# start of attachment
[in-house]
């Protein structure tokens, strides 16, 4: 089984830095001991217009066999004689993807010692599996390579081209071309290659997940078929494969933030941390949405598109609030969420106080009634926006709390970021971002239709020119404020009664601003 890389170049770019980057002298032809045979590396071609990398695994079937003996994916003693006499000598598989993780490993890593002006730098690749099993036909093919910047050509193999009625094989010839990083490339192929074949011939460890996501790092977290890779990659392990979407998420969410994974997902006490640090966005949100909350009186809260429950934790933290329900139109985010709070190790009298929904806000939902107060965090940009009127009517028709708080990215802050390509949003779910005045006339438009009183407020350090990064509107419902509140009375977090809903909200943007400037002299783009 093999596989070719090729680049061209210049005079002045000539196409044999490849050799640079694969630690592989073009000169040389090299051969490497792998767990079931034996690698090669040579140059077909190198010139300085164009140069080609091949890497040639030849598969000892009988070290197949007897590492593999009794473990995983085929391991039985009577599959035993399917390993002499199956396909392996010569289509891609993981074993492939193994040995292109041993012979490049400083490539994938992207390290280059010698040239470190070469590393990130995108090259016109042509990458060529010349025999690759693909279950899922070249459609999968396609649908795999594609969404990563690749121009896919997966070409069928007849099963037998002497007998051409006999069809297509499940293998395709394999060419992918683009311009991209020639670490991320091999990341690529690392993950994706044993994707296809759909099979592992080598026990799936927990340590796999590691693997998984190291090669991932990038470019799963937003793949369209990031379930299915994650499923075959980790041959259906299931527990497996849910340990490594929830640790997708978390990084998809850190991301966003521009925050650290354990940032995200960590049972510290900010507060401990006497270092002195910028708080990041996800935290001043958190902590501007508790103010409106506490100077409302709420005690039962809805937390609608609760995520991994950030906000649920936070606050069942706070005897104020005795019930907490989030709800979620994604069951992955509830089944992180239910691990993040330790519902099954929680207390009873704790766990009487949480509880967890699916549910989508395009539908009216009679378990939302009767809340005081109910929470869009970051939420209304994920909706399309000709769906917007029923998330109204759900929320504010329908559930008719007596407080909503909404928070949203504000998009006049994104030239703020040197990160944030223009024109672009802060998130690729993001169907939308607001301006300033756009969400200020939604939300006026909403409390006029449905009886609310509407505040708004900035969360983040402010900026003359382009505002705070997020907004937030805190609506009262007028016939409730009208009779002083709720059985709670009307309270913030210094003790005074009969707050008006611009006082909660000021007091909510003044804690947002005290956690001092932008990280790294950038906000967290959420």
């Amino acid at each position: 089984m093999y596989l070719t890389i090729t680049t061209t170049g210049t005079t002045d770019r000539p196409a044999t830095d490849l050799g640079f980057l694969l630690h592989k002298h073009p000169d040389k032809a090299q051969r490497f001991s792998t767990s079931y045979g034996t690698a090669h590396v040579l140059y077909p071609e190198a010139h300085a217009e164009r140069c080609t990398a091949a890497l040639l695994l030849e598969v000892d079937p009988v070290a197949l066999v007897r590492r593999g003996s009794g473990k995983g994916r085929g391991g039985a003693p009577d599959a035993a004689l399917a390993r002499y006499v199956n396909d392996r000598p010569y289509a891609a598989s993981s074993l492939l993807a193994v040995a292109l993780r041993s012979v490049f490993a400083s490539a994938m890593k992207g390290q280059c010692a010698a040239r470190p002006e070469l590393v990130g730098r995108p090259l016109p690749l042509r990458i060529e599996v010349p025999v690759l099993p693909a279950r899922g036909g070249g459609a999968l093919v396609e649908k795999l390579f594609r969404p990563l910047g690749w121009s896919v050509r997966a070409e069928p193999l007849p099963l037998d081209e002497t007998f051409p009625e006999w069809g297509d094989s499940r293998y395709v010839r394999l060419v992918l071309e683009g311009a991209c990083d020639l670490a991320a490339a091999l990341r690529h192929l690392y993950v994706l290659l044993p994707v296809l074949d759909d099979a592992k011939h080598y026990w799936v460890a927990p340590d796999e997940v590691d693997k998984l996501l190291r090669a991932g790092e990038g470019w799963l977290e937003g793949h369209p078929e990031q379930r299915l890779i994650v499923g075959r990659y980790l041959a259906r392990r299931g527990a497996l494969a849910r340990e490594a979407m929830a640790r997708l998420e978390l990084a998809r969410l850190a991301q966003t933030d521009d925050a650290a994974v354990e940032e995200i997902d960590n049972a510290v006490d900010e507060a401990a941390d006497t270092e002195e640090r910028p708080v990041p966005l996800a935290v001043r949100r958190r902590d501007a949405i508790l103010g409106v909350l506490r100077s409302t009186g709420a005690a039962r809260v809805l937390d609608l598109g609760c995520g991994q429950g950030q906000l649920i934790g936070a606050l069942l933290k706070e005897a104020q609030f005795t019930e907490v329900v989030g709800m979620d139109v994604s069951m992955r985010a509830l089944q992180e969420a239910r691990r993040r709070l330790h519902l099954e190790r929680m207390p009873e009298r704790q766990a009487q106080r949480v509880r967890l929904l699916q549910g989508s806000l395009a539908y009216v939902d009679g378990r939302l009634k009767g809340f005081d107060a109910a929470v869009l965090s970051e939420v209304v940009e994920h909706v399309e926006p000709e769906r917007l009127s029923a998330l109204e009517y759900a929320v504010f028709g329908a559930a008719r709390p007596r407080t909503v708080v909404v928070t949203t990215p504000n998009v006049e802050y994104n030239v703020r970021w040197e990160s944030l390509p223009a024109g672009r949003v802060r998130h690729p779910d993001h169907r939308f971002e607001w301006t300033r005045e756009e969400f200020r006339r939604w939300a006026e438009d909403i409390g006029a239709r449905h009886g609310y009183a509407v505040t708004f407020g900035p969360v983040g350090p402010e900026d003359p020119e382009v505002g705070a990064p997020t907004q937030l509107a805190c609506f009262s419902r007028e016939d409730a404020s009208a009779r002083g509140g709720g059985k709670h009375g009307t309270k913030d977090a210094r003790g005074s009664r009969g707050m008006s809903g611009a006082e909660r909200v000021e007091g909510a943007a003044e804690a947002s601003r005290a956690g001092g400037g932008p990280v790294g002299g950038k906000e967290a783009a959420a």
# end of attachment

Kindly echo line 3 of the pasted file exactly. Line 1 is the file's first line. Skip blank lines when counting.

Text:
């Amino acid at each position: 089984m093999y596989l070719t890389i090729t680049t061209t170049g210049t005079t002045d770019r000539p196409a044999t830095d490849l050799g640079f980057l694969l630690h592989k002298h073009p000169d040389k032809a090299q051969r490497f001991s792998t767990s079931y045979g034996t690698a090669h590396v040579l140059y077909p071609e190198a010139h300085a217009e164009r140069c080609t990398a091949a890497l040639l695994l030849e598969v000892d079937p009988v070290a197949l066999v007897r590492r593999g003996s009794g473990k995983g994916r085929g391991g039985a003693p009577d599959a035993a004689l399917a390993r002499y006499v199956n396909d392996r000598p010569y289509a891609a598989s993981s074993l492939l993807a193994v040995a292109l993780r041993s012979v490049f490993a400083s490539a994938m890593k992207g390290q280059c010692a010698a040239r470190p002006e070469l590393v990130g730098r995108p090259l016109p690749l042509r990458i060529e599996v010349p025999v690759l099993p693909a279950r899922g036909g070249g459609a999968l093919v396609e649908k795999l390579f594609r969404p990563l910047g690749w121009s896919v050509r997966a070409e069928p193999l007849p099963l037998d081209e002497t007998f051409p009625e006999w069809g297509d094989s499940r293998y395709v010839r394999l060419v992918l071309e683009g311009a991209c990083d020639l670490a991320a490339a091999l990341r690529h192929l690392y993950v994706l290659l044993p994707v296809l074949d759909d099979a592992k011939h080598y026990w799936v460890a927990p340590d796999e997940v590691d693997k998984l996501l190291r090669a991932g790092e990038g470019w799963l977290e937003g793949h369209p078929e990031q379930r299915l890779i994650v499923g075959r990659y980790l041959a259906r392990r299931g527990a497996l494969a849910r340990e490594a979407m929830a640790r997708l998420e978390l990084a998809r969410l850190a991301q966003t933030d521009d925050a650290a994974v354990e940032e995200i997902d960590n049972a510290v006490d900010e507060a401990a941390d006497t270092e002195e640090r910028p708080v990041p966005l996800a935290v001043r949100r958190r902590d501007a949405i508790l103010g409106v909350l506490r100077s409302t009186g709420a005690a039962r809260v809805l937390d609608l598109g609760c995520g991994q429950g950030q906000l649920i934790g936070a606050l069942l933290k706070e005897a104020q609030f005795t019930e907490v329900v989030g709800m979620d139109v994604s069951m992955r985010a509830l089944q992180e969420a239910r691990r993040r709070l330790h519902l099954e190790r929680m207390p009873e009298r704790q766990a009487q106080r949480v509880r967890l929904l699916q549910g989508s806000l395009a539908y009216v939902d009679g378990r939302l009634k009767g809340f005081d107060a109910a929470v869009l965090s970051e939420v209304v940009e994920h909706v399309e926006p000709e769906r917007l009127s029923a998330l109204e009517y759900a929320v504010f028709g329908a559930a008719r709390p007596r407080t909503v708080v909404v928070t949203t990215p504000n998009v006049e802050y994104n030239v703020r970021w040197e990160s944030l390509p223009a024109g672009r949003v802060r998130h690729p779910d993001h169907r939308f971002e607001w301006t300033r005045e756009e969400f200020r006339r939604w939300a006026e438009d909403i409390g006029a239709r449905h009886g609310y009183a509407v505040t708004f407020g900035p969360v983040g350090p402010e900026d003359p020119e382009v505002g705070a990064p997020t907004q937030l509107a805190c609506f009262s419902r007028e016939d409730a404020s009208a009779r002083g509140g709720g059985k709670h009375g009307t309270k913030d977090a210094r003790g005074s009664r009969g707050m008006s809903g611009a006082e909660r909200v000021e007091g909510a943007a003044e804690a947002s601003r005290a956690g001092g400037g932008p990280v790294g002299g950038k906000e967290a783009a959420a």